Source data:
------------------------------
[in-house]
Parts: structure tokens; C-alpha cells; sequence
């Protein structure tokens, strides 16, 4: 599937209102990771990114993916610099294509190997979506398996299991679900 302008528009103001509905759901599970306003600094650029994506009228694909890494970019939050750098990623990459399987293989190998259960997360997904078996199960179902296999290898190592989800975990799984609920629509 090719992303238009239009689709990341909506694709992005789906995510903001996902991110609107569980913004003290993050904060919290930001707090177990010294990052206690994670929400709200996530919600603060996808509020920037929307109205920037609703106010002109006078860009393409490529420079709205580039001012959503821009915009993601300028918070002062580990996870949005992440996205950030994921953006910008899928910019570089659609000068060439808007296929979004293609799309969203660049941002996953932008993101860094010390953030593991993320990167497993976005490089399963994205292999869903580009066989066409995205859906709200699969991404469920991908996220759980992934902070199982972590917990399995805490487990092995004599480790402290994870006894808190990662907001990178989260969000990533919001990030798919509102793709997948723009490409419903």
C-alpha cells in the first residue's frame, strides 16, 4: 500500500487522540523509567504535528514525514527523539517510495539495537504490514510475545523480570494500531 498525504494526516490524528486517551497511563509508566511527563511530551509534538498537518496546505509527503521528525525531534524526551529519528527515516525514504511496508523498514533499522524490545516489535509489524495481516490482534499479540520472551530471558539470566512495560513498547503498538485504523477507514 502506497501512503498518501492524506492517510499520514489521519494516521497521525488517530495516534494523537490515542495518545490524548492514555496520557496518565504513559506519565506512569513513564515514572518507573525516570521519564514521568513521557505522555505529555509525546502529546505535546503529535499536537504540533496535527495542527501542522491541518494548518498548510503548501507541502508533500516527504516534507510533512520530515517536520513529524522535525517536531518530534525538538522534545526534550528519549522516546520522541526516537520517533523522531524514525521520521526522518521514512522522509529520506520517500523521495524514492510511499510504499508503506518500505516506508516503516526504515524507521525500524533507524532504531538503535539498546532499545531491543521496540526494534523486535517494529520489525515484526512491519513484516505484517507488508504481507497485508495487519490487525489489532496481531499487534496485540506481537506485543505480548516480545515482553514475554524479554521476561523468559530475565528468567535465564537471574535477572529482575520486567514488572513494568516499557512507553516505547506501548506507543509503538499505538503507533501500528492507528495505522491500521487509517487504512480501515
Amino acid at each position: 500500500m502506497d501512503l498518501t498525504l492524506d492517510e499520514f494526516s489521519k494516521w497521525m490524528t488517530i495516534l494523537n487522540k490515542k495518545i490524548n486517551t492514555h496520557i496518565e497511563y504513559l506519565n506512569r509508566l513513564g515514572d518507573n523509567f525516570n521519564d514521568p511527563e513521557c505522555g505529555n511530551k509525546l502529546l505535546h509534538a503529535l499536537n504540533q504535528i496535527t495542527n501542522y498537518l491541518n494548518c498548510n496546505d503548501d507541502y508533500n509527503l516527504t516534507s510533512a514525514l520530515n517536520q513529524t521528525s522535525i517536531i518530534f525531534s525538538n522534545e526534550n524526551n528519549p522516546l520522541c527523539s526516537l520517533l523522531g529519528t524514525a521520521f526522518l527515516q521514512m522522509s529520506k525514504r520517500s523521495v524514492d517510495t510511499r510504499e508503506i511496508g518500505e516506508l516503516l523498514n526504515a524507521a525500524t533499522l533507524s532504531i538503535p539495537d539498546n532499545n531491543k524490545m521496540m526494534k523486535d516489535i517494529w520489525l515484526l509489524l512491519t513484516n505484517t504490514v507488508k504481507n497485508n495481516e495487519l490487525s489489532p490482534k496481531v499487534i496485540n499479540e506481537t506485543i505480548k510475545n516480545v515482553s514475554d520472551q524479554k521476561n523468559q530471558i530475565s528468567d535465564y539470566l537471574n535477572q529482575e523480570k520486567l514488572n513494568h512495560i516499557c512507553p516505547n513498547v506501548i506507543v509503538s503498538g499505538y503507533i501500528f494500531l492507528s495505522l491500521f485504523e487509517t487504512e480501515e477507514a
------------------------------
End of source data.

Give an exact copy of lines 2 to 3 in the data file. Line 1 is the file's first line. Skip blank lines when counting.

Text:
Parts: structure tokens; C-alpha cells; sequence
């Protein structure tokens, strides 16, 4: 599937209102990771990114993916610099294509190997979506398996299991679900 302008528009103001509905759901599970306003600094650029994506009228694909890494970019939050750098990623990459399987293989190998259960997360997904078996199960179902296999290898190592989800975990799984609920629509 090719992303238009239009689709990341909506694709992005789906995510903001996902991110609107569980913004003290993050904060919290930001707090177990010294990052206690994670929400709200996530919600603060996808509020920037929307109205920037609703106010002109006078860009393409490529420079709205580039001012959503821009915009993601300028918070002062580990996870949005992440996205950030994921953006910008899928910019570089659609000068060439808007296929979004293609799309969203660049941002996953932008993101860094010390953030593991993320990167497993976005490089399963994205292999869903580009066989066409995205859906709200699969991404469920991908996220759980992934902070199982972590917990399995805490487990092995004599480790402290994870006894808190990662907001990178989260969000990533919001990030798919509102793709997948723009490409419903």